Monday 14 April 2014

Fruitfulness on the Frontline: Ministering Grace and Love

I contributed this week’s ‘Word for the Week’, a weekly email service provided by the London Institute for Contemporary Christianity. This one is part four of an eight-part series, written by a team of us at LICC, to coincide with the launch of new resources – Fruitfulness on the Frontline.

Some time later the brook dried up because there had been no rain in the land. Then the word of the LORD came to [Elijah]: ‘Go at once to Zarephath in the region of Sidon and stay there. I have instructed a widow there to supply you with food.’ So he went to Zarephath. When he came to the town gate, a widow was there gathering sticks.
1 Kings 17:7-10

God’s provision can come in the most unlikely of places and through the most unlikely of people. Having announced to Ahab that there will be a drought in the land, Elijah is led by God to a brook from which he drinks and where ravens supply him with food. When the brook dries up, God displays his power to provide in a different way. Just as God ‘directed’ the ravens (17:4), so now he ‘directs’ a widow to feed Elijah.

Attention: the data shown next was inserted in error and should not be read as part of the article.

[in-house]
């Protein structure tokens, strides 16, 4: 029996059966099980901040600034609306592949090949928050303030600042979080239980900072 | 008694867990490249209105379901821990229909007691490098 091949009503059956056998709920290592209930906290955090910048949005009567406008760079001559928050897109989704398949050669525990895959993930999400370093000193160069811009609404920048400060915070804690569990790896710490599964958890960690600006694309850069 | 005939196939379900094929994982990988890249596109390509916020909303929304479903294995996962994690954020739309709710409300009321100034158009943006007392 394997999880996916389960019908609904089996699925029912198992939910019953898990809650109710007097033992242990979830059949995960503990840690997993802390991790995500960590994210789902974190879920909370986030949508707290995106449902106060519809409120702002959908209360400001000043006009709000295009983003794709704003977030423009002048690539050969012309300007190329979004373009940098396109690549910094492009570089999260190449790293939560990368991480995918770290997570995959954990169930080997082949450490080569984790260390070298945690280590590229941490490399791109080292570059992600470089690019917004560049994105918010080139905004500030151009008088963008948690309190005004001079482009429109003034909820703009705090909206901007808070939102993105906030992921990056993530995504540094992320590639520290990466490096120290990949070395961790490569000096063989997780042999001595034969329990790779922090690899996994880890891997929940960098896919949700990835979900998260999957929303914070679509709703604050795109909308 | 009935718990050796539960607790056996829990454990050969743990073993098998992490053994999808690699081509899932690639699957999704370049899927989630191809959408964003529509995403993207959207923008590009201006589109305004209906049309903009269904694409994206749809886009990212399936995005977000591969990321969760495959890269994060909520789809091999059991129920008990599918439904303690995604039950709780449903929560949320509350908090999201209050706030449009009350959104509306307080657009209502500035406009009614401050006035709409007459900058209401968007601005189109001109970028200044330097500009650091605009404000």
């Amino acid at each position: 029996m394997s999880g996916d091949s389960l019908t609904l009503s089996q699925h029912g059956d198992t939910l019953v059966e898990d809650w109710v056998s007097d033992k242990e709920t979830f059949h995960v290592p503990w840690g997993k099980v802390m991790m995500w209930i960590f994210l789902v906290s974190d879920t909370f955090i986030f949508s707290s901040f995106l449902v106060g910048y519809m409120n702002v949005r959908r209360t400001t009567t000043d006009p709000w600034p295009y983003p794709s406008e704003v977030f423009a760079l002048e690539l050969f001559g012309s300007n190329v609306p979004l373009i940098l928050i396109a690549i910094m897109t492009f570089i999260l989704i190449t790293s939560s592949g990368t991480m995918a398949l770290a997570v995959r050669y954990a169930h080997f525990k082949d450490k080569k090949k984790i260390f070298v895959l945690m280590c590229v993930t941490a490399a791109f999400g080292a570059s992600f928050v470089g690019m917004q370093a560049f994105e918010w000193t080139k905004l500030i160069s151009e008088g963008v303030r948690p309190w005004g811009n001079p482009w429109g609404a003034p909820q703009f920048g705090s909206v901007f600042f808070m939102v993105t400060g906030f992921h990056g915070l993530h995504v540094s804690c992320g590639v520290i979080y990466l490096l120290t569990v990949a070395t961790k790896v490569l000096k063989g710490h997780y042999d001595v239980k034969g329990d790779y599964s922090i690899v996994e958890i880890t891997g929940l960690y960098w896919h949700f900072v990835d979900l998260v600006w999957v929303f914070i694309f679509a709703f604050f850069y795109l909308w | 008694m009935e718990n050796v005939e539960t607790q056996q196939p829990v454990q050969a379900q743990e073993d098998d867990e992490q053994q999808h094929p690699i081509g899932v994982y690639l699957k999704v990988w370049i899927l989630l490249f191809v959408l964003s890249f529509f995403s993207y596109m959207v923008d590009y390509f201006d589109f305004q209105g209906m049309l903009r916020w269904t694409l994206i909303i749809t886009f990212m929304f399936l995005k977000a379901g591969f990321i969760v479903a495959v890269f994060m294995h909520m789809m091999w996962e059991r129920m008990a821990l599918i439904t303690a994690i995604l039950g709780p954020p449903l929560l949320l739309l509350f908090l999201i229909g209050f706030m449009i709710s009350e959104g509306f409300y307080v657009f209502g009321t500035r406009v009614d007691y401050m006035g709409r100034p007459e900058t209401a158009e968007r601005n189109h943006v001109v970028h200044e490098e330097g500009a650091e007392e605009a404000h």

Not the most obvious choice, perhaps. Apart from anything else, she lives in enemy territory, outside the fold of Israel. In addition, being a widow, the woman has already suffered loss; we are predisposed to imagine her poor and in need, eking out an existence. Indeed, as it turns out, she doesn’t have food to spare. When Elijah encounters her, she is preparing what will be a final meal for her and her son – a last supper.

So it is with remarkable faith that she responds to Elijah’s promise that her meagre resources – a jar of flour and a jug of oil – will not run out. Against all her instincts as a mother, she is persuaded to feed Elijah first, and she discovers that God is able to meet their needs. She stakes all on the word of the Lord, and continues to do so in the daily round of flour and oil, every morning a fresh reminder of the Lord’s provision, every day a fresh opportunity to minister out of his riches. And, like other widows in Scripture, she takes her place in the circle of those drawn into God’s plan, such that Jesus himself refers to her in Luke 4:24-26, reminding us that grace extends to – and comes from – unexpected places.

We too may be the means by which God shares his abundance with neighbours, with colleagues, with strangers. And we minister grace and love to others as those who have been on the receiving end of it ourselves. So, it’s not about how great we are. It’s out of his own amazing generosity that God uses us to bless and benefit others, and may allow us to see him work through us in ways we could not even begin to imagine.

Yes, God’s provision can come in the most unlikely of places and through the most unlikely of people, even through us.

No comments: